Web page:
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2nd Delaware Infantry Regiment

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2nd Delaware Infantry Regiment
ActiveJune 12, 1861 - July 1, 1864
CountryUnited States
BranchUnited States Army
Union Army
Part of3rd Brigade – 1st Division – II CorpsArmy of the Potomac
4th Brigade – 1st Division – II Corps
3rd Brigade – 2nd Division – II Corps
EngagementsSeven Days Battles
Battle of Antietam
Battle of Fredericksburg
Burnside's Mud March
Battle of Chancellorsville
Battle of Gettysburg
Bristoe Campaign
Mine Run Campaign
Battle of the Wilderness
Battle of Spotsylvania Court House
Battle of Cold Harbor
Siege of Petersburg
Second Battle of Petersburg
Battle of Jerusalem Plank Road
Second Battle of Deep Bottom (2 companies)

The 2nd Delaware Infantry Regiment was an infantry regiment in the Union Army during the American Civil War.


The 2nd Delaware Infantry was organized at Wilmington, Delaware June 12 through October 7, 1861, and mustered in October 17, 1861, for three years' service under the command of Colonel W. Henry Wharton. Companies B, D, and G were recruited in Philadelphia, Pennsylvania; Company C was recruited in Elkton, Maryland.

The regiment was attached to Dix's Command until June 1862. 3rd Brigade, 1st Division, II Corps, Army of the Potomac, to April 1863. 4th Brigade, 1st Division, II Corps, to June 1864. 3rd Brigade, 2nd Division, II Corps, to July 1864.

The 2nd Delaware Infantry mustered out of service July 1, 1864. Veterans and recruits were transferred to the 1st Delaware Infantry Regiment.

Detailed service[edit]

Moved to Baltimore, Maryland, October 1861. Duty at Baltimore, until June 1862. Expedition through Accomac County November 14–22, 1861. Ordered to join the Army of the Potomac, on the Peninsula, Virginia, June 1862. Seven Days before Richmond June 25-July 1. Savage Station June 27. Battle of Gaines Mill June 27. Peach Orchard and Savage Station June 29. White Oak Swamp and Glendale June 30. Malvern Hill July 1. At Harrison's Landing to August 16. Movement to Fortress Monroe, then Centreville, August 16–30. Covered Pope's retreat from Bull Run August 31-September 2. Maryland Campaign September 6–22. Sharpsburg September 15. Battle of Antietam September 16–17. Moved to Harpers Ferry September 22, and duty there until October 30. Reconnaissance to Charlestown October 16–17. Advance up Loudon Valley and movement to Falmouth, Virginia, October 30-November 17. Battle of Fredericksburg, December 12–15. At Falmouth, Virginia, until April 27, 1863. "Mud March" January 20–24. Chancellorsville Campaign April 27-May 6. Battle of Chancellorsville May 1–5. Gettysburg Campaign June 11-July 24. Battle of Gettysburg July 1–3. Pursuit of Lee to Manassas Gap, Virginia, July 5–24. Duty on line of the Rappahannock and Rapidan until October. Advance from line of the Rappahannock to the Rapidan September 13–17. Bristoe Campaign October 9–22. Auburn and Bristoe October 14. Advance to line of the Rappahannock November 7–8. Mine Run Campaign November 26-December 2. New Hope Church November 29. Mine Run November 28–30. At and near Stevensburg until May 1864. Demonstration on the Rapidan February 6–7. Campaign from the Rapidan to the James May 3-June 15. Battles of the Wilderness May 5–7. Spotsylvania May 8–12. Po River May 10. Spotsylvania Court House May 12–21. Assault on the Salient "Bloody Angle" May 12. North Anna River May 23–26. On line of the Pamunkey May 26–28. Totopotomoy May 28–31. Cold Harbor June 1–12. Before Petersburg June 16-July 1. Jerusalem Plank Road, Weldon Railroad, June 22–23.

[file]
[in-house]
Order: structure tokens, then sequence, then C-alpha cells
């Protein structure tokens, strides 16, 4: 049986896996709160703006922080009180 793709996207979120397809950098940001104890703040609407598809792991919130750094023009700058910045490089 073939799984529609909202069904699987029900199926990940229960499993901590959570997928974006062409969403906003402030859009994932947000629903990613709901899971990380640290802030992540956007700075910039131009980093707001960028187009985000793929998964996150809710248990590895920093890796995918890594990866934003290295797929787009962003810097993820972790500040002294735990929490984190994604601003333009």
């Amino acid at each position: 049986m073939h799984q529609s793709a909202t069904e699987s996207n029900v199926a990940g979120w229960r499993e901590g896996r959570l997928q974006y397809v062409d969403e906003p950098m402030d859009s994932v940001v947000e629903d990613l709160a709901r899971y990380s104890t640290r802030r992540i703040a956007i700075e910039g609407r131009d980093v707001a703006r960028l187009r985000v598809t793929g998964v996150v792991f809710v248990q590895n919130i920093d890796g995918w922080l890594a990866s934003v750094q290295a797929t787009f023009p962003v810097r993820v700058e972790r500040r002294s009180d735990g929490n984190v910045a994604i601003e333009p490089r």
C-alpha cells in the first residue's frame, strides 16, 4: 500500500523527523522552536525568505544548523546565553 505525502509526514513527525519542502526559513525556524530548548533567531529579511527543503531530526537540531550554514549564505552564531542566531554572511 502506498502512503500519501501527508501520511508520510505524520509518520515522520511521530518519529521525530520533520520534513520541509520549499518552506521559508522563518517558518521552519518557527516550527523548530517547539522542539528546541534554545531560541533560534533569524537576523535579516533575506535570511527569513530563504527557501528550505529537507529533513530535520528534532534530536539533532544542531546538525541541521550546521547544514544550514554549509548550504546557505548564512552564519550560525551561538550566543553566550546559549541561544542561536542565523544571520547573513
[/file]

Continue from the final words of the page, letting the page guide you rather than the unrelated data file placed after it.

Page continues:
The regiment lost a total of 201 men during service; 6 officers and 93 enlisted men killed or mortally wounded, 1 officer and 101 enlisted men died of disease.


  • Colonel W. Henry Wharton - resigned due to illness
  • Colonel William P. Baily - wounded in action at the Battle of Gettysburg, July 2; resigned May 16, 1864, following the Battle of Spotsylvania Court House[1]
  • Lieutenant Colonel David L. Stricker - commanded at the Battle of Antietam while still a captain; commanded at the Battle of Chancellorsville; commanded until wounded in action at the Battle of Gettysburg, July 2, after Col Baily; killed in action at the "Mule Shoe" at the Battle of Spotsylvania Court House
  • Lieutenant Colonel Peter McCullough
  • Captain Charles H. Christman - commanded at the Battle of Gettysburg after Col Baily and Lt Col Strickler left the field

See also[edit]


  1. ^ Division commander Major General Francis Barlow endorsed the request with the underlined notation, "This officer is a coward."


  • Dyer, Frederick H. A Compendium of the War of the Rebellion (Des Moines, IA: Dyer Pub. Co.), 1908.
  • Middleton, Darrell N. The Second Regiment Delaware Volunteers (Georgetown, DE: The Author), 2005.
  • Pickett, John E. The Crazy Delawares: A Short History of the Second Regiment Delaware Volunteers (Middletown, DE: J. E. Pickett), 1995.
  • Report of Joint Committee, to Mark the Positions Occupied by the 1st and 2d Delaware Regiments at the Battle of Gettysburg, July 2d and 3d, 1863 (Dover, DE: Delawarean), 1887.
  • Smith, Robert G. A Brief Account of the Services Rendered by the Second Regiment Delaware Volunteers in the War of the Rebellion (Wilmington, DE: Historical Society of Delaware), 1909.
  • Public Domain This article contains text from a text now in the public domain: Dyer, Frederick H. (1908). A Compendium of the War of the Rebellion. Des Moines, IA: Dyer Publishing Co.

External links[edit]